May marked the one-year anniversary of Dr. Toni Bedalov's appointment to the Clinical Research Division as assistant faculty member.
The occasion passed without recognition or pause, however, as there's little time for looking backwards in the Bedalov lab. Bedalov and the members of his research group are investigating new anticancer drugs that exploit the way cells turn genes on and off. Currently, excitement is building over their newest candidate, a molecule called cambinol, which has been shown to shrink small tumors in preliminary animal experiments.
Bedalov's promising research career at the Center began with a hemotology fellowship in 1997 and continued when he joined the lab of Dr. Julian Simon for a postdoc position in 2000. Now that Bedalov has ascended to the rank of faculty, Simon appreciates that he remains nearby. Not only a gifted scientist, Bedalov also brings an essential energy to the tight-knit community of research groups, where collaborative and interdisciplinary work is critical. "His enthusiasm is highly infectious," Simon said. "He's able to get students and co-workers excited about research better than anyone I've met."
The enthusiasm spreads well beyond the Day campus, as Bedalov's past and present successes have been recognized by several recent awards — a grant of nearly $130,000 from the Department of Defense as well as one from the Doctors' Cancer Foundation for $50,000 — both of which will enable Bedalov to investigate his new candidates for anticancer therapy in breast-cancer malignancies. In addition, he has received major funding from the Leukemia and Lymphoma Society to translate his laboratory drug-discovery work into potential therapies for lymphoma.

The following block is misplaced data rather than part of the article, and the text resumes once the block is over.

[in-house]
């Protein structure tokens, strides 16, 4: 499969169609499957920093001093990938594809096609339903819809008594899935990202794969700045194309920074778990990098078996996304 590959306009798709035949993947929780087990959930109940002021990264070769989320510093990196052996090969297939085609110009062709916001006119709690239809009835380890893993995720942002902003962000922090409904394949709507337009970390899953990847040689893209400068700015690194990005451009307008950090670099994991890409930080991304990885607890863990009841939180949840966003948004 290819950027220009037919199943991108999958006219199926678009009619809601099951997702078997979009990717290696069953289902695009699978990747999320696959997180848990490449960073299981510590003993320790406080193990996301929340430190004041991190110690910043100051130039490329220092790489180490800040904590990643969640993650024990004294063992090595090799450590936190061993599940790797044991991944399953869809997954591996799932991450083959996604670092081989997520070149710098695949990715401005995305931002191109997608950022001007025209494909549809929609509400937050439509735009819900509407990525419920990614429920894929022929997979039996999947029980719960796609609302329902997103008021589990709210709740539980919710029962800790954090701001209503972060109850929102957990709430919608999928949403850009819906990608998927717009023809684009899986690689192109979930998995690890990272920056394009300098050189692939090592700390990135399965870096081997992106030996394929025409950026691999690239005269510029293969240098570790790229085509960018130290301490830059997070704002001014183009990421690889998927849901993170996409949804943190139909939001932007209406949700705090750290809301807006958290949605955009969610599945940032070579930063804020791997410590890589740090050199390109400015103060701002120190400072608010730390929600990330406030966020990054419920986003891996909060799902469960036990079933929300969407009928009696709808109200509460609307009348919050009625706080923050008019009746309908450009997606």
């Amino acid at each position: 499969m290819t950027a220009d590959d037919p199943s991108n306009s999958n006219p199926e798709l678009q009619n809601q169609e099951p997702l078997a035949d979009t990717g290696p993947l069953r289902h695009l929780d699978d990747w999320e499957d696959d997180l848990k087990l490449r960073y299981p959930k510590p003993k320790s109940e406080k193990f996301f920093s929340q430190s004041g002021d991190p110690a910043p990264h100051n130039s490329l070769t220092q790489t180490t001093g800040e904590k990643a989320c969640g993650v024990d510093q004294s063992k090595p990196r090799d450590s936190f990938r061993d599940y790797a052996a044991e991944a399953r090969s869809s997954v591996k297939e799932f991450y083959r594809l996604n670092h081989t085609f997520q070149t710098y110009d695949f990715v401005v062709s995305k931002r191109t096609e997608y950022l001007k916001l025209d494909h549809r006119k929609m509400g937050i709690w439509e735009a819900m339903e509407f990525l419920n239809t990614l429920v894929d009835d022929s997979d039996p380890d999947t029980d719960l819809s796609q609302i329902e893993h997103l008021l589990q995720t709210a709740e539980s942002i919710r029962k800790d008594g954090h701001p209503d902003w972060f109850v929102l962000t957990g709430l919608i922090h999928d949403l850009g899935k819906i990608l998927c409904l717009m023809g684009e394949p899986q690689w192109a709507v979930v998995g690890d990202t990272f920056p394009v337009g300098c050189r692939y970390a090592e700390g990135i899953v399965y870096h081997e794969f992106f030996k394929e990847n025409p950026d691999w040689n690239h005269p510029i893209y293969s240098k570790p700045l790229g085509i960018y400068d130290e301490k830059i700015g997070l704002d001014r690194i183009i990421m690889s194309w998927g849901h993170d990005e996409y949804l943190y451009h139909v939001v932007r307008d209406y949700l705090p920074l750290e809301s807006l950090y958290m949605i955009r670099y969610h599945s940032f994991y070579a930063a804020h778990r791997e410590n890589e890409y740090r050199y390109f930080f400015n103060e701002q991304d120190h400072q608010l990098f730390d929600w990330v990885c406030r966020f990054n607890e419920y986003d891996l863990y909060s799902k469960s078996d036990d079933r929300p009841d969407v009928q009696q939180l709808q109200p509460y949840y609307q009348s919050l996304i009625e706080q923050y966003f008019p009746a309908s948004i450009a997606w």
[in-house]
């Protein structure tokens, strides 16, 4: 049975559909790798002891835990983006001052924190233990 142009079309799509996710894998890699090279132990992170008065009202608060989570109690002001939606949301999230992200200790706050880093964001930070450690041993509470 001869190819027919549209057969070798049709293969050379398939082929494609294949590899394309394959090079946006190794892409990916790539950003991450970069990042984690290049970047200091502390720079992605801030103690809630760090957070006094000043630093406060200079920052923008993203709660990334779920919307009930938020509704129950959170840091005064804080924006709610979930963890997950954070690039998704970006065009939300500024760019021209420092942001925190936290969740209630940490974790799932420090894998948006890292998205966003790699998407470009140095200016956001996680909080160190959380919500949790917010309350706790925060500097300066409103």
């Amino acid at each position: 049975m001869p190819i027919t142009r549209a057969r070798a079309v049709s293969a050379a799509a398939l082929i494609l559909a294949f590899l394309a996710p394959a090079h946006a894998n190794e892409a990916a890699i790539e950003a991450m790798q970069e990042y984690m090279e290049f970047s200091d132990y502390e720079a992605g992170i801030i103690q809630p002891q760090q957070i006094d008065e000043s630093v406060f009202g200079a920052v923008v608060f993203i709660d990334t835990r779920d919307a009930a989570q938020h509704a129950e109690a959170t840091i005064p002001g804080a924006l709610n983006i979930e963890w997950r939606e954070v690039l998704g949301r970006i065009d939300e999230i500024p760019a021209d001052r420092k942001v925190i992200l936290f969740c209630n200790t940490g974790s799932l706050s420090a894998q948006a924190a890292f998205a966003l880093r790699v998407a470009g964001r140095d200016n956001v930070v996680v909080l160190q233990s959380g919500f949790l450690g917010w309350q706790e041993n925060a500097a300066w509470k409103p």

Gene silencing pathways
Bedalov's research draws upon an emerging field of molecular biology called epigenetics. In contrast to gene therapy, a method of curing diseases by delivering new genes to problematic cells, epigenetic therapy is based upon a subtler premise. The DNA sequence itself is not changed: Instead, only the accessibility of critical genes to DNA-reading proteins is manipulated.
The human genome contains an estimated 25,000 to 30,000 genes that code for functioning proteins, but they aren't all accessible to being switched on, or expressed, at all times. Just like thousands of musicians in a vast orchestra, each waiting for a cue to perform, every individual gene should remain silent at the appropriate times. Enzymes such as silent information regulators (SIRS) can silence a gene by attaching small chemical groups, usually methyl or acetyl groups, to either the DNA or its packaging, the histone proteins. These chemical modifications cloak the gene, in a sense, putting it into a state of hibernation.